Needing little offense, Lions get by Broadway and into 3A softball championship

LYNCHBURG — No one said it had to be pretty.

Warhill’s 2-0 3A softball semifinal win Friday morning over Broadway High certainly wasn’t that. The Lions didn’t register a base hit that left the infield Friday, but its two runs, each scored on bunts, were plenty for star pitcher Keely Rochard to lead Warhill into the 3A softball final Saturday against Brookville.

Before he knew the Brookville-Park View (South Hill) outcome in the other semifinal, Warhill coach Tom Bunn relayed a succinct strategy for Saturday that falls somewhere in between serious and tongue in cheek. “Try to win 1-0,” he said.

Warhill will face reigning 3A-champion Brookville, which won 5-1 Friday afternoon, at 10 a.m. Saturday at Liberty University for the title.

Like Rochard, Brookville’s Jordan Dail is a junior pitcher committed to Virginia Tech. Dail, a lefty, had thrown consecutive no-hitters before out-dueling James Madison University recruit Odicci Alexander of Park View.

Dail gave up three hits, allowing an earned run and striking out 10 in the Bees’ win while throwing 34 more pitches than Rochard.

“Certainly, we’re going to have to come back and hit better than this tomorrow,” Bunn said.
Rochard gave up three hits, walked one intentionally and struck out 10.

Two of those hits came in the final inning as Broadway cleanup hitter Kristen Foltz led off with an infield single before Sarah Wimer followed with a rip to left field, the first ball to hit the outfield grass in fair territory all morning for either side.

Sierra Lantz successfully moved Foltz and Wimer both into scoring position, but Rochard struck out the No. 7 batter before getting the No. 8 hitter to line out to Hayley Shulz at shortstop to end the game.

And just like that, an hour and 10 minutes after it started and with limited offensive production, Warhill (24-1) erased the demons of last year’s semifinal loss to Brookville.
The Lions had one error to four from Broadway (21-5).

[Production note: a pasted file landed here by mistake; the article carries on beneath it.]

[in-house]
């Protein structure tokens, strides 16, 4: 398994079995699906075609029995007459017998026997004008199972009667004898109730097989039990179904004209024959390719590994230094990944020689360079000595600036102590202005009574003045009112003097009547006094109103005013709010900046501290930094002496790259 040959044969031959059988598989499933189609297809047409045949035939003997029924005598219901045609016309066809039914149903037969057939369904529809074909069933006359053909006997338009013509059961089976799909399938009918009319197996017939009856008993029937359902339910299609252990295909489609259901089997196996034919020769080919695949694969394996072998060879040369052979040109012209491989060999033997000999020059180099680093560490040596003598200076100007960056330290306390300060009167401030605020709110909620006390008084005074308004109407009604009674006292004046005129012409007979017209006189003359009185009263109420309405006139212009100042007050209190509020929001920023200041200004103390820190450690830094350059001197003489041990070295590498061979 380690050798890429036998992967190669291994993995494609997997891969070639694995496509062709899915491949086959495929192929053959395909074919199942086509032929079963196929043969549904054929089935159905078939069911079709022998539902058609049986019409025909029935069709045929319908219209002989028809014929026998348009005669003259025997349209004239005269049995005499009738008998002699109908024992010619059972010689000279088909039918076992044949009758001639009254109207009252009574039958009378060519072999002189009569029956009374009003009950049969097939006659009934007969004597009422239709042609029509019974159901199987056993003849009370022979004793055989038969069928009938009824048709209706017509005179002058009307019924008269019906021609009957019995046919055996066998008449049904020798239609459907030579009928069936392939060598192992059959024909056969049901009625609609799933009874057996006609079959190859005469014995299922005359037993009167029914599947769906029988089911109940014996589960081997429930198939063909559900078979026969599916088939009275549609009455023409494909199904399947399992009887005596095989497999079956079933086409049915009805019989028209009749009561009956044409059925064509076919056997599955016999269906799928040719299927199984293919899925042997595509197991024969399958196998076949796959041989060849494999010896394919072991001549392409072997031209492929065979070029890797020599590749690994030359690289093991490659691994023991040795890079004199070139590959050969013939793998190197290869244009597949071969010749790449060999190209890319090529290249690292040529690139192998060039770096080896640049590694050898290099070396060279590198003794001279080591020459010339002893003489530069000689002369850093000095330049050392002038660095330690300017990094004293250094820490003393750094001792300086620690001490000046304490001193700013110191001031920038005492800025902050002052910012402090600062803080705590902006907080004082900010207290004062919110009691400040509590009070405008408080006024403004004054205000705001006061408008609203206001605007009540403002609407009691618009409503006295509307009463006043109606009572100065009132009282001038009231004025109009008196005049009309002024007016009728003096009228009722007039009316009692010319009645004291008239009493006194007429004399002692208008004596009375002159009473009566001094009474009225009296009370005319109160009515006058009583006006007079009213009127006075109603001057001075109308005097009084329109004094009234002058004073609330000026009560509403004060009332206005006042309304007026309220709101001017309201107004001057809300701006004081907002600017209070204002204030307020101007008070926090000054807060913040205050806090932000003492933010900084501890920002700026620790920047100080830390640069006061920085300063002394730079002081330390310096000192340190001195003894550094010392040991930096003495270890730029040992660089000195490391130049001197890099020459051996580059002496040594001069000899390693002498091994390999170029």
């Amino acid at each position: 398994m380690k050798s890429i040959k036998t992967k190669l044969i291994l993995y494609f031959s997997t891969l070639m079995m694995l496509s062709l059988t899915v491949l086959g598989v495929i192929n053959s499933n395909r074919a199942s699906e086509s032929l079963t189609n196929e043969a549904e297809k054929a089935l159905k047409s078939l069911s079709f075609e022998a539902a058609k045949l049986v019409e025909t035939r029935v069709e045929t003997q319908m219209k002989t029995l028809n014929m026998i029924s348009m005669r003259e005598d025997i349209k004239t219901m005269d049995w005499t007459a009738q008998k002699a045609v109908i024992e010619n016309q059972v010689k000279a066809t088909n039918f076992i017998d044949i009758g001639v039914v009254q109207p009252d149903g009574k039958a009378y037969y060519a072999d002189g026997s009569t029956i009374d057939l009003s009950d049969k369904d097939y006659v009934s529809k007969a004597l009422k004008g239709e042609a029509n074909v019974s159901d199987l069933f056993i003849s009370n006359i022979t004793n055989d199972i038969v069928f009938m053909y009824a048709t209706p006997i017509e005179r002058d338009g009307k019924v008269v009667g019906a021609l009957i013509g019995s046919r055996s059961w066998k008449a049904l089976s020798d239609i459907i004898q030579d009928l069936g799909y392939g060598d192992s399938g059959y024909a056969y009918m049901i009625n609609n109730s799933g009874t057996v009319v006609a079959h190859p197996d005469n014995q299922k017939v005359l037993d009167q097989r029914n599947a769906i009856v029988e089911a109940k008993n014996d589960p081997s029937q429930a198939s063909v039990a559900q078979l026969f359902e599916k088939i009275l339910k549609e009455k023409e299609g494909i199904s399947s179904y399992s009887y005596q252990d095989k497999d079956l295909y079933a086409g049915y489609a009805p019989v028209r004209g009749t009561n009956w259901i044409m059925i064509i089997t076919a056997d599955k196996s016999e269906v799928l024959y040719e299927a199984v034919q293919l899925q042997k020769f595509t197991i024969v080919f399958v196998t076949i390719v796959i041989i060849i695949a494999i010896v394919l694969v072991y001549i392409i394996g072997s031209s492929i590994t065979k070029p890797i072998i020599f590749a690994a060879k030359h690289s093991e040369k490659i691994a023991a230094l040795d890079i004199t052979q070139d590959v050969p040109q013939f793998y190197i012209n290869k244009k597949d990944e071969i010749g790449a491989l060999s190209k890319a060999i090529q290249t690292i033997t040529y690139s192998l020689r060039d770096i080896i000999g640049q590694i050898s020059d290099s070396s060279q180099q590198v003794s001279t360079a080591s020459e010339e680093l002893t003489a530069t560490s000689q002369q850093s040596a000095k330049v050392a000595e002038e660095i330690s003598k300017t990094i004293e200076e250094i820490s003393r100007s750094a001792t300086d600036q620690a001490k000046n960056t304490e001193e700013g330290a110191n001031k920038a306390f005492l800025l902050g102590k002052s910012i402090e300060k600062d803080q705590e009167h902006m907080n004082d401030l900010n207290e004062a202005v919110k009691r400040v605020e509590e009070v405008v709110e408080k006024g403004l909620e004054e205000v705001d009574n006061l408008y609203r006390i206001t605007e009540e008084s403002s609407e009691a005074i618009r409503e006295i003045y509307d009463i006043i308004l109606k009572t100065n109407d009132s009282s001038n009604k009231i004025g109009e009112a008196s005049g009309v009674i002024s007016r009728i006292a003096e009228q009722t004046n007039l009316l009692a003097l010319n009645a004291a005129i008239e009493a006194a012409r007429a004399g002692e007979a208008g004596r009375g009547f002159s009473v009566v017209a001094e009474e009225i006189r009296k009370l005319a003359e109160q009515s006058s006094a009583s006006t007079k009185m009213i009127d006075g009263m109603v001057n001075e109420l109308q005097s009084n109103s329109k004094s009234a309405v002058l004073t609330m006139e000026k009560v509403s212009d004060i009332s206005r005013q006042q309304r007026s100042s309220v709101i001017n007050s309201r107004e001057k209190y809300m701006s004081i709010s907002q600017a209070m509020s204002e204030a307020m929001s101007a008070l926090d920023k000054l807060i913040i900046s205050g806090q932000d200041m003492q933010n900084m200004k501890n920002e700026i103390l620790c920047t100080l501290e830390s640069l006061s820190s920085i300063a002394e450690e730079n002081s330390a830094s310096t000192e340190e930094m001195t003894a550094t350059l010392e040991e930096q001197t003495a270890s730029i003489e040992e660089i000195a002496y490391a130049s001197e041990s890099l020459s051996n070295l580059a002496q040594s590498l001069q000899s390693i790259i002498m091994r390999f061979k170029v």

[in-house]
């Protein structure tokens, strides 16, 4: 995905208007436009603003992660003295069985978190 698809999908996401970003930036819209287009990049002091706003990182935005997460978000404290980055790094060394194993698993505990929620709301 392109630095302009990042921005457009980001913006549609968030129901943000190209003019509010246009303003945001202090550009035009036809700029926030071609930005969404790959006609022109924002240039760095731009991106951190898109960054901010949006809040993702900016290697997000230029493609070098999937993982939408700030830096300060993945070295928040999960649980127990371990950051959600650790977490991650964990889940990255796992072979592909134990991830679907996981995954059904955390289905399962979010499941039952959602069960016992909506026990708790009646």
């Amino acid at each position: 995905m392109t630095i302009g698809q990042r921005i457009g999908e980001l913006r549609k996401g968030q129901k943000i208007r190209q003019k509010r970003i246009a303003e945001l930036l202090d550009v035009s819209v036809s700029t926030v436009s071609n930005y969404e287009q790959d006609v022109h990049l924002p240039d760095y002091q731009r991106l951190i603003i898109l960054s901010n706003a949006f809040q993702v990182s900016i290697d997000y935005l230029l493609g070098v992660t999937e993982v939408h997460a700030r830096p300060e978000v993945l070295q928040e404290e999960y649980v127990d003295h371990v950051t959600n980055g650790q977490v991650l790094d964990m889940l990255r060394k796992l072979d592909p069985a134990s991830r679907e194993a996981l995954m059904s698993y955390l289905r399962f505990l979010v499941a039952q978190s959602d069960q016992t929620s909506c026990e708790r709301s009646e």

“Our gameplan was really needing to hit,” Rochard said. “We only had three hits, so we didn’t really execute very well. But our defense was really good. It went a lot better than I was expecting.”

“Good thing we executed,” Bunn said, “because we couldn’t hit a lick.”

Warhill, which tallied three hits on Broadway sophomore right-hander Emily Campbell, opened the scoring in the second inning without a base knock. Makayla Fannin drew a walk, stole second and then headed to third on Jasmine Ortiz’ check-swing groundout to third. Lindsey Davis then scored Fannin on a bunt that Campbell nearly made a spectacular play on, fielding the ball and tossing back to home with her glove in one motion. But the catcher couldn’t squeeze it and Fannin probably would have been safe, anyway.

“I think we had more intensity,” Fannin said. “We provided 100-percent effort each play. Even when we made mistakes, we still kept our heads up and were ready for the next play so we could do what we need to do.”

Rochard provided the next run in the fifth inning, laying down a well-struck bunt that rolled sharply by a diving Campbell toward the back of the infield. Olivia Schulz, who got on with a hard-hit infield single before taking second on a throwing error, scored with ease from third after Kieran McClure’s sacrifice bunt.

Aside from the seventh inning, the most drama of the morning centered on the matchup between Rochard and her travel teammate Ally Repko, a junior Elon commit, at the plate.
Rochard gave Repko an intentional pass in the first inning, but had to throw to her in the fourth when leadoff hitter Micayla Williams got on with a bunt. Rochard got her swinging and did the same in the sixth with Warhill ahead 2-0.

“I know she can mash,” said Bunn, who coaches the Williamsburg-based team with Rochard, Repko and Brookville’s Dail, “so I kind of made up my mind coming here that if walking her wasn’t going to force a runner into scoring position and she was the go-ahead or tying run at the plate, she was getting walked.”

Warhill is seeking its first softball state title in program history and first state team championship other than volleyball.

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